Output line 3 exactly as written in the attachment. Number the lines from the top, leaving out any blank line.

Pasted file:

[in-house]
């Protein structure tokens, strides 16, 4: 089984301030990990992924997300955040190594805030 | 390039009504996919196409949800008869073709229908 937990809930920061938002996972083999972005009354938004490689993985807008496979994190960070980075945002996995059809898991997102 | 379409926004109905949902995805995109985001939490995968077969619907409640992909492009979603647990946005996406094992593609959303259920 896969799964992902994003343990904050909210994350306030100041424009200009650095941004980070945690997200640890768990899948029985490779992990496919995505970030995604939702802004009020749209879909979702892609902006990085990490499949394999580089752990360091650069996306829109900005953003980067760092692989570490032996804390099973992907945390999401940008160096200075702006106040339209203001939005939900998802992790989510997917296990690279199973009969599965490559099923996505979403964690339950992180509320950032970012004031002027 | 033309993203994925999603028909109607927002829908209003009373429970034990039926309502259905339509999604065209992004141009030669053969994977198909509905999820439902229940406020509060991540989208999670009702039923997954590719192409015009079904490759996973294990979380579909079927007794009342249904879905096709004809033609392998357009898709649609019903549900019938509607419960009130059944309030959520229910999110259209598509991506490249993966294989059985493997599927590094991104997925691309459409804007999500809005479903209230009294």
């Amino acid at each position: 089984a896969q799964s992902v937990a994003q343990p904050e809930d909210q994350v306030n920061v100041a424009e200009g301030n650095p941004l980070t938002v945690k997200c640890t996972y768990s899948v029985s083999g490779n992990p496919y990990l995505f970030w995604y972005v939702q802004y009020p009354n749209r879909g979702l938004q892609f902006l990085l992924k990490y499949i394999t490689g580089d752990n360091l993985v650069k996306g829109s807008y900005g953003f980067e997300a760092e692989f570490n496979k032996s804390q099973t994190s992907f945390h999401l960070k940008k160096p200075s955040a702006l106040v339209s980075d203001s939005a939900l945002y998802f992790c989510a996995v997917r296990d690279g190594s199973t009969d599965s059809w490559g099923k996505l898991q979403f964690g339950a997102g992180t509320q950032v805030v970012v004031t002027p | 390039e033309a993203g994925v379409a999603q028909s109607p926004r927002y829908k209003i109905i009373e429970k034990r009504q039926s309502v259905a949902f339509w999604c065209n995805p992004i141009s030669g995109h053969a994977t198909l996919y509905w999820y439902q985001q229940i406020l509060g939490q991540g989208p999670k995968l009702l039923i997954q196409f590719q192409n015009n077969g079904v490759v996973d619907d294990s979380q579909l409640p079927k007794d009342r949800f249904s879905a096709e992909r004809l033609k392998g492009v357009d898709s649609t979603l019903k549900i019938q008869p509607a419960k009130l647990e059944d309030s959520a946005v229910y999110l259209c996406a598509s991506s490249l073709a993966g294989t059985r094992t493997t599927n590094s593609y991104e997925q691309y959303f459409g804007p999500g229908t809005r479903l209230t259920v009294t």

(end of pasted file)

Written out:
């Amino acid at each position: 089984a896969q799964s992902v937990a994003q343990p904050e809930d909210q994350v306030n920061v100041a424009e200009g301030n650095p941004l980070t938002v945690k997200c640890t996972y768990s899948v029985s083999g490779n992990p496919y990990l995505f970030w995604y972005v939702q802004y009020p009354n749209r879909g979702l938004q892609f902006l990085l992924k990490y499949i394999t490689g580089d752990n360091l993985v650069k996306g829109s807008y900005g953003f980067e997300a760092e692989f570490n496979k032996s804390q099973t994190s992907f945390h999401l960070k940008k160096p200075s955040a702006l106040v339209s980075d203001s939005a939900l945002y998802f992790c989510a996995v997917r296990d690279g190594s199973t009969d599965s059809w490559g099923k996505l898991q979403f964690g339950a997102g992180t509320q950032v805030v970012v004031t002027p | 390039e033309a993203g994925v379409a999603q028909s109607p926004r927002y829908k209003i109905i009373e429970k034990r009504q039926s309502v259905a949902f339509w999604c065209n995805p992004i141009s030669g995109h053969a994977t198909l996919y509905w999820y439902q985001q229940i406020l509060g939490q991540g989208p999670k995968l009702l039923i997954q196409f590719q192409n015009n077969g079904v490759v996973d619907d294990s979380q579909l409640p079927k007794d009342r949800f249904s879905a096709e992909r004809l033609k392998g492009v357009d898709s649609t979603l019903k549900i019938q008869p509607a419960k009130l647990e059944d309030s959520a946005v229910y999110l259209c996406a598509s991506s490249l073709a993966g294989t059985r094992t493997t599927n590094s593609y991104e997925q691309y959303f459409g804007p999500g229908t809005r479903l209230t259920v009294t």